Identify three to five critical tasks you need to do to move your business forward, put them down and then do them. It’s that simple.

For bonus points, you can hand your list to your spouse, a friend, a mentor, a consultant, you name it – someone who can hold you accountable. Do that and see how much harder it becomes to procrastinate.

Do something “painful”

You’re smart so you’ve noticed the quotation marks around the word “painful” and you understand I don’t mean it literally. However, just in case someone not as smart stumbles upon this article, I do not mean it literally. You should not be doing something that causes you physical or psychological harm.

What I mean by “painful” is something safe that you really don’t want to do. Those activities are extremely efficient at taking you out of a rut.

For example, I use cold showers. I hate cold showers but they serve an important purpose in my fight against procrastination. For you, it might be something else, like working out or doing cardio. I work out regularly so that wouldn’t work for me but it might work for you.

Doing something unpleasant will make the activity you’re avoiding seem better in comparison. If you hate sales calls, doing five sales calls is preferable to standing five minutes in the cold shower or running for five kilometers.

Delegate when appropriate

There are times when the best way to get something done is to let someone else do it. Good business leaders know when it falls to them to do something, and when they should delegate it.

Unfortunately, many small business owners believe that “nothing gets done around here unless I do it.” This belief causes them to take on too much responsibility, which makes it difficult to prioritize properly.

As a result, they end up procrastinating the things they don’t want to do in favor of the things they do want to do. You get the rest of the picture.

If you’re having issues with certain tasks, find a way to delegate them. Hire more people, promote people within your organization, or simply delegate more responsibility to people you trust. It will do wonders for your business.

Avoid distractions

My phone buzzed two times as I’m writing this sentence (I should’ve left the damn thing in the other room). I’m wondering if there’s some new interesting video on my YouTube feed I can watch. And my Steam account is silently calling for me…

Distractions are everywhere but if you want to get something done, you need to avoid them like a coworker who doesn’t shower. Look, I get it – distractions are awesome. That’s why they pop up all the time to give you a small jolt of dopamine. But they’re also standing in the way of you doing something greater.

All those distractions are like fast food for your brain – feels good in the moment but it makes you feel like crap in the long run. Healthy food might not always be the popular choice, but it’s all in all the better one. And, hey – no one’s said you can’t indulge in a little distraction once you’ve done your job.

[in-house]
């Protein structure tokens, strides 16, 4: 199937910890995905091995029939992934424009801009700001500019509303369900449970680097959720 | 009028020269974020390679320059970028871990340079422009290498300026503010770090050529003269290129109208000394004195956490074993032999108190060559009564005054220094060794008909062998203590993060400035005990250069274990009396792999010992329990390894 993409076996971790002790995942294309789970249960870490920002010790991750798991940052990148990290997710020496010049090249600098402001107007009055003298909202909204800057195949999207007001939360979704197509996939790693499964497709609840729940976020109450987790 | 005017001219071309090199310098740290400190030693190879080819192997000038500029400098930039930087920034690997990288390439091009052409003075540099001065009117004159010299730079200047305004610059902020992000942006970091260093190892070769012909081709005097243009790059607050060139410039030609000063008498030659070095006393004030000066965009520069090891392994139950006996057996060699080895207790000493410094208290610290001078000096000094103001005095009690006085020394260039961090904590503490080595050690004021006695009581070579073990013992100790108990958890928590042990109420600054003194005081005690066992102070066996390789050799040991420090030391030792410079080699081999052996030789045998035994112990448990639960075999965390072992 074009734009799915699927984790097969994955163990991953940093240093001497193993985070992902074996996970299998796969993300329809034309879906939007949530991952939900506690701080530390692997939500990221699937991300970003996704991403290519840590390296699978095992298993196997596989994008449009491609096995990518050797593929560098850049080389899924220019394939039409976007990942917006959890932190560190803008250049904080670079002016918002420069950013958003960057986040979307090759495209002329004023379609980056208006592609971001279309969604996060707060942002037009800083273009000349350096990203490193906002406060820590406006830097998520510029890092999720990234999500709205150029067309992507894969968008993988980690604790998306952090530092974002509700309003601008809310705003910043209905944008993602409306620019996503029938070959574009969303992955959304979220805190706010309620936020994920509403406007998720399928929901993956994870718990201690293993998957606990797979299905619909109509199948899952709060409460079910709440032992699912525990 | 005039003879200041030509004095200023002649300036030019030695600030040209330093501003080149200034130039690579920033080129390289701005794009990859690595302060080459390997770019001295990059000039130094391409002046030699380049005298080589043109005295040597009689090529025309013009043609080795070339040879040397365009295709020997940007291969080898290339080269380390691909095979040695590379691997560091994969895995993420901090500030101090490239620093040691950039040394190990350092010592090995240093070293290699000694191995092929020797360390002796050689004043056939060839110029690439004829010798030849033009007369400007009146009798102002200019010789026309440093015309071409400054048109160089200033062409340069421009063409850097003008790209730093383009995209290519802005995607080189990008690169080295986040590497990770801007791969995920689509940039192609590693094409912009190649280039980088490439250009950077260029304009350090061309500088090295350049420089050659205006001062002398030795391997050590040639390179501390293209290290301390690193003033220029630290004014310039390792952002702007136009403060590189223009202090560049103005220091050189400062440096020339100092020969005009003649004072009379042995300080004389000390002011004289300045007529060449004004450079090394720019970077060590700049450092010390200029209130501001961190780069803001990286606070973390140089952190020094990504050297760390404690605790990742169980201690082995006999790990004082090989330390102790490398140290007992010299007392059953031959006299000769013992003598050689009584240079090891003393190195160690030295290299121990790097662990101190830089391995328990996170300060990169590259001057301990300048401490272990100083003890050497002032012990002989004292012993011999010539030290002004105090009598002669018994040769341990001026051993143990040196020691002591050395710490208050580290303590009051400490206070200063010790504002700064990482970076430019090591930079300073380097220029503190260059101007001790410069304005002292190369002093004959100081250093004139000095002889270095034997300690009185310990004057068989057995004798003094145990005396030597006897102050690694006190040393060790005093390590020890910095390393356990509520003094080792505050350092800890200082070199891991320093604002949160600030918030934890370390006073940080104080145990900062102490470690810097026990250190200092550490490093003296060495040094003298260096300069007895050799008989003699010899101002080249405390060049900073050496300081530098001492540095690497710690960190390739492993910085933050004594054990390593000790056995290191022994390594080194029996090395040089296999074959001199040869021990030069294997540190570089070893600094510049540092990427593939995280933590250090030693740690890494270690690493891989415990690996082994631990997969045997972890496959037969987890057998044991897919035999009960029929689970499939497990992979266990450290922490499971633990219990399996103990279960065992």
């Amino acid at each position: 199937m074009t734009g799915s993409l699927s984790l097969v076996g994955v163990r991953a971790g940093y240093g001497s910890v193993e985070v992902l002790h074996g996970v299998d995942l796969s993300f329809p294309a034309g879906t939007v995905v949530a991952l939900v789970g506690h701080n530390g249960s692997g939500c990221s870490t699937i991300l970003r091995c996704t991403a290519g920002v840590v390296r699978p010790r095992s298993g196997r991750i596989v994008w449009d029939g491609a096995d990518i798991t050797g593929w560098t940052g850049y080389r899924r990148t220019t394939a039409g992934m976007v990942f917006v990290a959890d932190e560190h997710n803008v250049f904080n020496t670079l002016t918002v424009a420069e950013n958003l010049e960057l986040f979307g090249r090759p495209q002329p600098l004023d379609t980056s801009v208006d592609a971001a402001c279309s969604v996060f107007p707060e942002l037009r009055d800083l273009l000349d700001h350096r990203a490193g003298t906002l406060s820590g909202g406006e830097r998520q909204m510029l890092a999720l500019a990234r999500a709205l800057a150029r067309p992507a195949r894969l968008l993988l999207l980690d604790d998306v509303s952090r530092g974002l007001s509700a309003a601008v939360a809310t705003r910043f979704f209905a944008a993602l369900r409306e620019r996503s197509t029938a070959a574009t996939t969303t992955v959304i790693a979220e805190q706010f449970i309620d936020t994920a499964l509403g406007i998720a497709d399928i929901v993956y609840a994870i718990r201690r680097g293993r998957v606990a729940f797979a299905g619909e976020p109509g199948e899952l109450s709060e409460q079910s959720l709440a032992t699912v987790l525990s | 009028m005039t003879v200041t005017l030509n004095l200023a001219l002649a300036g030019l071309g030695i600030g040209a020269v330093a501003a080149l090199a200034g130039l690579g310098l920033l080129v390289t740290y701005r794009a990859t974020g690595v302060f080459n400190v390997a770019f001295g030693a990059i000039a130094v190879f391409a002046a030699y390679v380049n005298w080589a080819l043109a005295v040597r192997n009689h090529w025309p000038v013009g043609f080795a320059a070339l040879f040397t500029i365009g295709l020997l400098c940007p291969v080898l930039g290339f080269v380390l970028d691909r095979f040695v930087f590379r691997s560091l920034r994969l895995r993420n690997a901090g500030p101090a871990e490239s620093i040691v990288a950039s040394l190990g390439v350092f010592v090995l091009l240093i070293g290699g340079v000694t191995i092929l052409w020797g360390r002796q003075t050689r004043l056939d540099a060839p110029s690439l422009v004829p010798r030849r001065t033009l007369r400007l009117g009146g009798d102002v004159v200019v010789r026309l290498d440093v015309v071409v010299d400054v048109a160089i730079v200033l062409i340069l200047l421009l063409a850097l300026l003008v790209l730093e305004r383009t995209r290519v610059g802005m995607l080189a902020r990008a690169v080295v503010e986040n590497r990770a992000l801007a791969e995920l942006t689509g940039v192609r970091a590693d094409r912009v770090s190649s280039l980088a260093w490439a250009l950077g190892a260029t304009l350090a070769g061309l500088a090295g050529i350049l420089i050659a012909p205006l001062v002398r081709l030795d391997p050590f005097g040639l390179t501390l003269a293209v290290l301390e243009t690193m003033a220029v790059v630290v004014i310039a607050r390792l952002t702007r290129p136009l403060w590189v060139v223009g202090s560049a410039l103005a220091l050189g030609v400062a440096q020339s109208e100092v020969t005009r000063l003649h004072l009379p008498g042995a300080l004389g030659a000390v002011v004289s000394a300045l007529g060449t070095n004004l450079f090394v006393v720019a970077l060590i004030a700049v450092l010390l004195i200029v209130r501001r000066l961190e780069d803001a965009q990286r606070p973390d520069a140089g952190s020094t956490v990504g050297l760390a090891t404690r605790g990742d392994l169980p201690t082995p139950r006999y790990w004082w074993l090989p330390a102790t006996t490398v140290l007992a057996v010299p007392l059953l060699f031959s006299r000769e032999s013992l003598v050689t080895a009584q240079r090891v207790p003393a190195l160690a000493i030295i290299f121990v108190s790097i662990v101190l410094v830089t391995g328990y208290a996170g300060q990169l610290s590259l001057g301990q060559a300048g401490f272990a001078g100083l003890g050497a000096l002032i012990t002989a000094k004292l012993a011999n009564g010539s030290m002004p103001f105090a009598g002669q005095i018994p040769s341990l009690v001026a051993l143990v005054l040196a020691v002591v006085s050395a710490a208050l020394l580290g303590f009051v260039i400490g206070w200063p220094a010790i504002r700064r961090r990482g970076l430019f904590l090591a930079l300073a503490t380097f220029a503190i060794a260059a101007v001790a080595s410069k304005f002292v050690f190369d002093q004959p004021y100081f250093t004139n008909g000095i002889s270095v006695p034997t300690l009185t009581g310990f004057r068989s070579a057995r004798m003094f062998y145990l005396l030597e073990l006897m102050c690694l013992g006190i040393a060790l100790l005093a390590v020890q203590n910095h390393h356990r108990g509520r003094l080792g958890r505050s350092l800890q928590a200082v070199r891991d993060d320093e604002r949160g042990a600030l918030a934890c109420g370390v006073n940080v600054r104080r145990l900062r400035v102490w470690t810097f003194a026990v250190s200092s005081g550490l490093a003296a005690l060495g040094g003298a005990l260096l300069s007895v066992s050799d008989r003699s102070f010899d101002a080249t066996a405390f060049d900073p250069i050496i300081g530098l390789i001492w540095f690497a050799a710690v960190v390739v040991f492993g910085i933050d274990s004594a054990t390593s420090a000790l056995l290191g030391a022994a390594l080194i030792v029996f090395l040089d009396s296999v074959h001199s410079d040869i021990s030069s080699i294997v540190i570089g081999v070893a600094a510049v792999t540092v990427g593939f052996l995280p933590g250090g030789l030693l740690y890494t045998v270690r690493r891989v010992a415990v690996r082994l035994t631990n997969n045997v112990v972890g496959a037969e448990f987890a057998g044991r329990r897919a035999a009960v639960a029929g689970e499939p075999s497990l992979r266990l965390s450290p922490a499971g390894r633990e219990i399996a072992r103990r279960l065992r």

Prioritize your own tasks

I’m all about doing other people favors. I try to be generous with my time but some people take this to an extreme. I know people whose business is hemorrhaging money, yet they’re still spending half their time doing some off-shoot favor to their cousin with whom they speak once a year.

I get it. This is a great way to dodge your own tasks and get some validation in the process. After all, it’s not your fault you’re moving your business forward. You’re just too busy.

The advice here is the same as the one above – indulge in this all you want after you’ve done your job. Once you’ve freed up enough mental and time resources, knock yourself out. Go help your cousin. Go volunteer in a soup kitchen. That’s admirable. But don’t use it as an excuse for avoiding your own responsibilities.


In the end, procrastination is a real threat that can take a toll on both you and your business. We’re talking about missed deadlines, shoddy work, a slump in productivity, lost opportunities, financial woes, and even a tarnished reputation.

When you let procrastination take the wheel, it’s like playing with fire. Deadlines slip through your fingers, leaving a trail of disappointment and frustration. Productivity takes a nosedive, and those golden opportunities for growth pass you by like a fleeting dream.

But fear not, my good reader. There is a way out of this pit of procrastination. It takes discipline, self-awareness, and a commitment to tackle those tasks head-on. Get a grip on your time, set your goals, and prioritize like a coach aiming for a perfect game. And don’t be afraid to ask for help when you need it. Sometimes a guiding hand can be the secret ingredient that keeps you on track.

By banishing procrastination from your business, you can reignite the flame of productivity, meet those deadlines, deliver top-notch work, and keep your brand shining brightly like a star in the night sky. So don’t wait and don’t leave for tomorrow what you can do today.

Till next time.